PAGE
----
In order for breastfeeding to be seen as “normal” and natural, and not frowned upon in public, we clearly need to be doing more than what we are doing. The nurse-ins are wonderful, and extremely supportive for nursing moms, but to the general public may be seen as a big nuisance. Which is why I think it’s a good idea for older kids to see moms breastfeeding. No need to hide this natural act. Older kids don’t have to go to a bathroom to eat, why should babies?
I’ve always loved the clip of Buffy nursing Cody and explaining it to Big Bird on Sesame Street. Why did segments featuring babies eating from the breast go away? Not sure. Throughout the show’s history, there were numerous nursing moms on the show, but that stopped sometime during the ’90s. Thankfully mom Lani Michelle of the blog Boobie Time (love it!) has started a petition to get Elmo and friends to welcome some breastfeeding moms on their show. Great idea, Lani! We need to support this! Read more…
Anti-abortion extremists ruin everything — and not just what should have been a visit to Planned Parenthood for a super-fun Pap smear.
Forty cities across the United States could air graphic anti-choice commercials depicting bloody, aborted fetuses during pigskin’s holiest of days, the Super Bowl. The ads would be paid for by Randall Terry, who runs an extremist anti-abortion group called Operation Rescue and is also vying for the Democratic presidential nomination. The ads will obviously be graphic in content, which is usually a no-no. But stations cannot deny Randall Terry from airing them due to a Federal Election Commission rule that forbids candidates’ ads from airing within 45 days of an election, including primary elections. He is now taking donations on his website to buy airtime for these graphic and emotionally manipulative commercials (which you can view on his web site, should it strike your fancy).
Sadly, Randall Terry’s bloody, aborted fetuses are not the first time Super Bowl Sunday airtime has been exploited for political gain. Keep reading »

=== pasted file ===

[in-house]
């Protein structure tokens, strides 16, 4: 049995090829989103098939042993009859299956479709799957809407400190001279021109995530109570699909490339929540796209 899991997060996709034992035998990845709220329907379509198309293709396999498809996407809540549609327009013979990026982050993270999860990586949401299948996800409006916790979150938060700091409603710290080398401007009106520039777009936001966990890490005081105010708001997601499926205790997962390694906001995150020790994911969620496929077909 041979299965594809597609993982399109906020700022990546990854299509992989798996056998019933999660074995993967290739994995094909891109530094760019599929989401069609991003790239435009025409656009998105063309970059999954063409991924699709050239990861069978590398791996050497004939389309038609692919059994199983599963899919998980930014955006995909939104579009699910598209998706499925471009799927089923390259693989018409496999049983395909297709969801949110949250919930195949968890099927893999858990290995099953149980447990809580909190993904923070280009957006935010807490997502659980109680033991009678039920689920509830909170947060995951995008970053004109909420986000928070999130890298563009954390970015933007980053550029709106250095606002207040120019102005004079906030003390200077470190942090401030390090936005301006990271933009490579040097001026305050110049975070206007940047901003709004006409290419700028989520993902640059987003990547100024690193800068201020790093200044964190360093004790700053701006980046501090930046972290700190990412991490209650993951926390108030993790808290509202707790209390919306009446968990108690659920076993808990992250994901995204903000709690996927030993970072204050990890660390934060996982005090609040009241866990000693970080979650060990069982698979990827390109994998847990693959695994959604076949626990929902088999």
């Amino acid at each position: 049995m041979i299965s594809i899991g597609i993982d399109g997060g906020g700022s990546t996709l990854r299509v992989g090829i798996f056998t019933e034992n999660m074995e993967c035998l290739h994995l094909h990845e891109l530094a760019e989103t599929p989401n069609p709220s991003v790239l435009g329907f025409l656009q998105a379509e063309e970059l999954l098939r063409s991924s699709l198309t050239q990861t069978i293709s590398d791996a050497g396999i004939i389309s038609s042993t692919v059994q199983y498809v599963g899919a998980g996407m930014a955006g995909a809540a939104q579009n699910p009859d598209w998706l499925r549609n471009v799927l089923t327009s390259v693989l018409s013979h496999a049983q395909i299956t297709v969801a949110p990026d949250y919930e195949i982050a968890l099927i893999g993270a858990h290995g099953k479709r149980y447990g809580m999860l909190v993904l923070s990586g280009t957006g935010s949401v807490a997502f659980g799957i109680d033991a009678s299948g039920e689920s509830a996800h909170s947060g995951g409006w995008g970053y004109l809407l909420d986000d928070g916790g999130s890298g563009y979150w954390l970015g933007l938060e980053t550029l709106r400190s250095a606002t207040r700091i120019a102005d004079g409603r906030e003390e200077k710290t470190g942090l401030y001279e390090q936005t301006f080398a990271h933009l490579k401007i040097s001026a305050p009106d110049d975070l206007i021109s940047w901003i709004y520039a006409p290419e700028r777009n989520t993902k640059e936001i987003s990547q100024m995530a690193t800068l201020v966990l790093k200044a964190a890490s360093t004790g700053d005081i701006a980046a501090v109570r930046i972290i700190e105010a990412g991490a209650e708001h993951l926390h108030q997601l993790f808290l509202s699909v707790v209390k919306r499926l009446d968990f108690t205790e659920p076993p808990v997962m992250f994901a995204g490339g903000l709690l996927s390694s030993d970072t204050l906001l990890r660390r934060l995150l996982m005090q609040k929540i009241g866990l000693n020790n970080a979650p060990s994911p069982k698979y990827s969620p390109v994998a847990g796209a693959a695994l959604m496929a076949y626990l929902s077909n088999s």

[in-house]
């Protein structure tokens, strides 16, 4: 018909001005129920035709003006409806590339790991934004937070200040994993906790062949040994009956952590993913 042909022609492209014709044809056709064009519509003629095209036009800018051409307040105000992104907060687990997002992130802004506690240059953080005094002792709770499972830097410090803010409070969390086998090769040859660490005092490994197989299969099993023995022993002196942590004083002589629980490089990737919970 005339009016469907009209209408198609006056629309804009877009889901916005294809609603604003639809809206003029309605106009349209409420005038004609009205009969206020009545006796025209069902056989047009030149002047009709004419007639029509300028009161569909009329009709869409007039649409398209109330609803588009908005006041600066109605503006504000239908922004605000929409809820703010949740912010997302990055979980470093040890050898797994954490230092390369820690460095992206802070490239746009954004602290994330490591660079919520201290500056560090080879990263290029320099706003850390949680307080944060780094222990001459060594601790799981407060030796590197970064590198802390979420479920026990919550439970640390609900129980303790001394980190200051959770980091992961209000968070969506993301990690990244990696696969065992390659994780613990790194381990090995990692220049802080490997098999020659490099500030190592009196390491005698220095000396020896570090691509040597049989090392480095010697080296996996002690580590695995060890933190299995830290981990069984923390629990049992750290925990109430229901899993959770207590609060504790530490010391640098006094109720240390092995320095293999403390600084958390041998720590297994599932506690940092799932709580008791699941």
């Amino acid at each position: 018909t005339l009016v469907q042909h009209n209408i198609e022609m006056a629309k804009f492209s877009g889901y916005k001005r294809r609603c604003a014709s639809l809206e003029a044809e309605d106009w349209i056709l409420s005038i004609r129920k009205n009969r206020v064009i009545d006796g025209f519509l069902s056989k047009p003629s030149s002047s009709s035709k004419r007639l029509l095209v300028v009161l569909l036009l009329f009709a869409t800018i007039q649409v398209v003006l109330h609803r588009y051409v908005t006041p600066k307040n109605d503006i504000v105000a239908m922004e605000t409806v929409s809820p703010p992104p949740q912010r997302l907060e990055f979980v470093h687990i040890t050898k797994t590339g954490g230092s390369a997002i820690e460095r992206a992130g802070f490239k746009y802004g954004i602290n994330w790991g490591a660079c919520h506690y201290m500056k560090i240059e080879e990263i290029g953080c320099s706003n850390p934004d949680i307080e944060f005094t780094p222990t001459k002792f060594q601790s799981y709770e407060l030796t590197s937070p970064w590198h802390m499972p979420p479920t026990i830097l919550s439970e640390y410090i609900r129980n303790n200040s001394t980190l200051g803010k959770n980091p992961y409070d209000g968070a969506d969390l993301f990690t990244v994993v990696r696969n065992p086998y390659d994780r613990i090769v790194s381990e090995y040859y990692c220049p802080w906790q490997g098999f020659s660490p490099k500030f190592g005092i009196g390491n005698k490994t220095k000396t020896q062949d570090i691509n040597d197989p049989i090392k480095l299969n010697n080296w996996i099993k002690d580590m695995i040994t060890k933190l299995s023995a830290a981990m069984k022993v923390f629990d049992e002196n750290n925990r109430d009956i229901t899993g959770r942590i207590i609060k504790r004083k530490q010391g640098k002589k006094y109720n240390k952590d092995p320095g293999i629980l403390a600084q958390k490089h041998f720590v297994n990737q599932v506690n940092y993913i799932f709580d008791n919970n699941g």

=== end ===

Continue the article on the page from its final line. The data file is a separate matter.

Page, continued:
It may come across as an extreme case of nuptial nostalgia: A now-divorced man saying a photography studio should pay to recreate his wedding to make up for what he considers flawed pictures and video.
But after being branded a “groomzilla,” Todd Remis said Tuesday his now-notorious lawsuit is about holding a business to a pledge, not holding onto a broken marriage.
“It was their failure to deliver after a promise and a handshake” agreement to retouch the photos, Remis said in a statement provided to The Associated Press. “How could a business treat a customer this way?” Read more…
Parenting, you’re doing it wrong. In one corner, we have Joan Barnett, a New York City schools employee, who was fired this week, after it was discovered that she faked her daughter’s death in order to extend her Costa Rican vacation. In the other corner, we have Brigit Hippen, of Hutchinson, Kansas, whose infant daughter died after she left a hairdryer running in the child’s crib to keep her warm on a cold night.
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“It’s more interesting to imagine this conflicted situation here and a strong woman and — you know? But that’s been an image that people have tried to paint of me since the day Barack announced, that I’m some angry black woman. … You know, I just try to be me. And my hope is that over time people get to know me. And they get to judge me for me.”
– First Lady Michelle Obama reacts to portrayals of her as an “angry black woman.” Michelle has been dogged by this stereotype from the beginning of her husband’s campaign when rumors abounded that she ranted about “whitey”; more recently, New York Times reporter Jodi Kantor’s new book, The Obamas, alleges Michelle sparred with her husband’s staff. It is sad in our culture that a woman — who just happens to be black, and may or may not have reasons to be angry (ahem, ahem) — gets dismissively painted with a wide brush as an “angry black woman,” as if she is just behaving the way stereotypes say she is expected her to behave. The new book by MSNBC host Melissa Harris-Perry, Sister Citizen: Shame, Stereotypes and Black Women In America, is sadly quite timely. [Bossip]